In a recent cross-sectional study of ankle-foot morphology and function comparing young adults with and without a history of LAS and CAI, the LAS group with a 2–8 week chronicity demonstrated increased forefoot eversion and tarsometatarsal motion and no differences in total joint excursion compared to healthy controls ( ). Diminished forefoot inversion and 1st tarsometarsal plantar joint play measures were also observed ( ). These findings were postulated to result from a shift in relative motion further into eversion ( ), consistent with the mechanism thought to cause Cuboid Syndrome ( ).
Joint mobilization, stretching, and strengthening exercises have been suggested for patients with midfoot joint impairment ( , ; ). However, evidence for midfoot joint mobilization and exercise following LAS is limited ( ; ). Therefore, the purpose of this crossover clinical trial was to investigate the effects of midfoot joint mobilization and a one-week home exercise program (HEP) compared to a sham intervention and HEP on patient-reported and clinical measures in young adults with recent history of LAS.
A laboratory-based, crossover clinical trial was performed where the independent variable was treatment (50% allocated to initially receive joint mobilization, 50% allocated to initially receive sham). The primary dependent variables were changes in patient-reported pain and function, foot morphology (foot mobility magnitude, arch height flexibility), joint motion (weight-bearing dorsiflexion, rearfoot goniometry, forefoot inclinometry, 1st metatarsal displacement), strength (handheld dynamometry), and dynamic balance (Star Excursion Balance Test, SEBT) immediately post-treatment and one-week following. Crossover design was selected over a parallel randomized control trial to ensure the individual factors of joint phenotype, injury heterogeneity, and psychological factors ( ) were accounted for in the design. Controlling these factors superseded the risk of carryover effects or the natural healing that may have occurred during the two-week study period. The trial was registered with the National Institutes of Health (NCT02697461). The study was approved by the university’s Institutional Review Board.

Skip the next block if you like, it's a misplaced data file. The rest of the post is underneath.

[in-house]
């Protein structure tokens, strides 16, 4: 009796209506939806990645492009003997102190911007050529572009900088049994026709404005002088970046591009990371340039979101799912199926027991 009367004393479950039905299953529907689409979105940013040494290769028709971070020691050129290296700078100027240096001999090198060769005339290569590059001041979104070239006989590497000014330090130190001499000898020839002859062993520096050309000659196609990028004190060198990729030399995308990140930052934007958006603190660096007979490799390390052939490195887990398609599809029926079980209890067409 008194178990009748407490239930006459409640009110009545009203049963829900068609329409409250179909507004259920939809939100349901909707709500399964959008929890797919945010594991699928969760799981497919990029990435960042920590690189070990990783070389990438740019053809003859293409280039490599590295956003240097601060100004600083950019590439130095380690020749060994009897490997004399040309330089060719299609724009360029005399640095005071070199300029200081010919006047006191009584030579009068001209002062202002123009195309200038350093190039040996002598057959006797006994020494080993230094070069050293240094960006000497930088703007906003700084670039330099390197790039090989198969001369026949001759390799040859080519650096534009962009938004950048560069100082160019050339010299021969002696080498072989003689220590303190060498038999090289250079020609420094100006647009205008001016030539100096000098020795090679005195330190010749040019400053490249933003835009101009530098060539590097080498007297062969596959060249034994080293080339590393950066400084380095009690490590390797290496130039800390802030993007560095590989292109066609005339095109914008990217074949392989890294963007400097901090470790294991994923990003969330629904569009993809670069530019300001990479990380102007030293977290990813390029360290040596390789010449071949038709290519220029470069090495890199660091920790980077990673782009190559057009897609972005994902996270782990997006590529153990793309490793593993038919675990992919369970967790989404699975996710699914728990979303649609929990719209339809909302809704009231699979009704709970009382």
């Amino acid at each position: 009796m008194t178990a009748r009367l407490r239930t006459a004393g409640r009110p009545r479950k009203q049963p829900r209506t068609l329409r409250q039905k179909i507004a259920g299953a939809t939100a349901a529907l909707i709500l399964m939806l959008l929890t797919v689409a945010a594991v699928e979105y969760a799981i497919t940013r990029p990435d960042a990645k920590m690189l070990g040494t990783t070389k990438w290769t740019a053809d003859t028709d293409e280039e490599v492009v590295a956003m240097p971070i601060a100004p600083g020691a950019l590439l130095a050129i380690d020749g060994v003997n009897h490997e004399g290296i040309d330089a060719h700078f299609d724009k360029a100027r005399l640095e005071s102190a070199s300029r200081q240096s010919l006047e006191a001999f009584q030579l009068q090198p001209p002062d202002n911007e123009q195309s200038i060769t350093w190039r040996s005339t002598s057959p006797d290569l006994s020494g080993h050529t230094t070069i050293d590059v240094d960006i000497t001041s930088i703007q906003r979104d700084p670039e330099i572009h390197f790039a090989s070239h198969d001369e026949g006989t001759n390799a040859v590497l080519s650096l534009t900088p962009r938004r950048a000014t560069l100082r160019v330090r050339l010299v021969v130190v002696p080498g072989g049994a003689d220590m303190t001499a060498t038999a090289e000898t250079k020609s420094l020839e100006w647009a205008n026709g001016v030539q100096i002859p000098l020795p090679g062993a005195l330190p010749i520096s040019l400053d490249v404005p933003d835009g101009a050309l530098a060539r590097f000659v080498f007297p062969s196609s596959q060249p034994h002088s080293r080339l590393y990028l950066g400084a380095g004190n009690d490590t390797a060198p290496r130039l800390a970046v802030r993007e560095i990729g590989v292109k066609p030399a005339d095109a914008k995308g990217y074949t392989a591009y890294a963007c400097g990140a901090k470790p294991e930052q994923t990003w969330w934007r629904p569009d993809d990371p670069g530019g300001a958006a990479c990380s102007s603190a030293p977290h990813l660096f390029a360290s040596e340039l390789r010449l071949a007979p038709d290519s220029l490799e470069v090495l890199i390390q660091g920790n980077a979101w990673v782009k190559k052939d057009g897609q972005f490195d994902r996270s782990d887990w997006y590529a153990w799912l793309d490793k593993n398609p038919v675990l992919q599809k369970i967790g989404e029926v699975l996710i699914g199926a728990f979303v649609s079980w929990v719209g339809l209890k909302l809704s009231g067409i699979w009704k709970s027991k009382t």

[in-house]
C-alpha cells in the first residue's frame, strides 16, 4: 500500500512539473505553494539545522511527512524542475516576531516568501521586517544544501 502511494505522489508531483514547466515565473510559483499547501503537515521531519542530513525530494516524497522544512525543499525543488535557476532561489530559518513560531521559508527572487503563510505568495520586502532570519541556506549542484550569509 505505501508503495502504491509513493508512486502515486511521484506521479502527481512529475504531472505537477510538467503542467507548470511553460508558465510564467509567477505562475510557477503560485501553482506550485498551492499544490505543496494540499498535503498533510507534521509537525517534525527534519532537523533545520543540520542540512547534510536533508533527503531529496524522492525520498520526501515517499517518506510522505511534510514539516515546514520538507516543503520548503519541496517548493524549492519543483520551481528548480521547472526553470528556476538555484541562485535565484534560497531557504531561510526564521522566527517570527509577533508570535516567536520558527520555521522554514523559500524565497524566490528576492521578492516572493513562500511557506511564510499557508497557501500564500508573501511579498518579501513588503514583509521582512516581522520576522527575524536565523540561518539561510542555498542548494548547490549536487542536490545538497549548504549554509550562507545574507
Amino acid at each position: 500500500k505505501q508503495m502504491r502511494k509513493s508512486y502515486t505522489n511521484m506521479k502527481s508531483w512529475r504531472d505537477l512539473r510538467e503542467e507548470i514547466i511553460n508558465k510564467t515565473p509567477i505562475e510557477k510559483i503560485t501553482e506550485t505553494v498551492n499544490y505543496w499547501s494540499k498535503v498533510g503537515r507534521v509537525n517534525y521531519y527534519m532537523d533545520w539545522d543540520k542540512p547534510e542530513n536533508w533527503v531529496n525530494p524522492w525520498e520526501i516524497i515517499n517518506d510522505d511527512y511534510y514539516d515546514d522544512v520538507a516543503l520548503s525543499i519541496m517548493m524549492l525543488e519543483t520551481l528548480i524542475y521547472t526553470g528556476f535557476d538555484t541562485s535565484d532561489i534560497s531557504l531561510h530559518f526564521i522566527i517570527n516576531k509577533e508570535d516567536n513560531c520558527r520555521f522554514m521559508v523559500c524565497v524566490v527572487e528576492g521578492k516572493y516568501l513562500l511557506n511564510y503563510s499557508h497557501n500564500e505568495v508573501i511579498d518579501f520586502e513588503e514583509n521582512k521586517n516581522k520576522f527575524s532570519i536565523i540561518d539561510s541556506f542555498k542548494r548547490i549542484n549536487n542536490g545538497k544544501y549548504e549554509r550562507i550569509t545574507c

A convenience sample of 17 recreationally-active individuals (8 males, 9 females) aged 18–35 with a recent history of LAS were recruited at a public university. Recreationally-active was defined as participation in some form of physical activity for at least 20-minutes per day, at least three times a week. Participants who sustained LAS in the past 2–8 weeks and presented with forefoot-on-rearfoot hypomobility ( ) were included. Participant demographics and self-report measures are in Table 1 . Individuals were excluded if they had a self-reported history of leg or foot fracture, neurological or vestibular impairment that affected balance, diabetes mellitus, lumbosacral radiculopathy, soft tissue disorders such as Marfan or Ehlers-Danlos syndrome, any absolute contraindication to manual therapy, or if they were pregnant. Participants who met inclusion criteria provided informed consent. Fig. 1 details the CONSORT ( ) flow chart from recruitment to analysis.
|Participants allocated to receive sham intervention first (n = 8) |
4 males 4 females
|Participants allocated to receive midfoot mobilization first (n = 9) |
4 males 5 females
|p||Total Sample (n = 17) |
8 males 9 females
|Mean ± SD||Mean ± SD|
|Age (years)||20.4 ± 1.3||23.2 ± 5.3||.17||21.0 ± 2.3|
|Height (cm)||170.2 ± 8.8||174.1 ± 9.5||.39||172.3 ± 2.2|
|Weight (kg)||67.1 ± 13.5||75.7 ± 10.6||.17||71.6 ± 12.5|
|BMI (kg/m 2 )||23.1 ± 3.4||25.0 ± 3.9||.29||24.1 ± 3.7|
|Foot Posture Index||2.0 ± 3.6||3.0 ± 3.2||.56||2.5 ± 3.4|
|Ankle sprains (n)||2.5 ± 1.4||3.2 ± 3.0||.54||2.9 ± 2.3|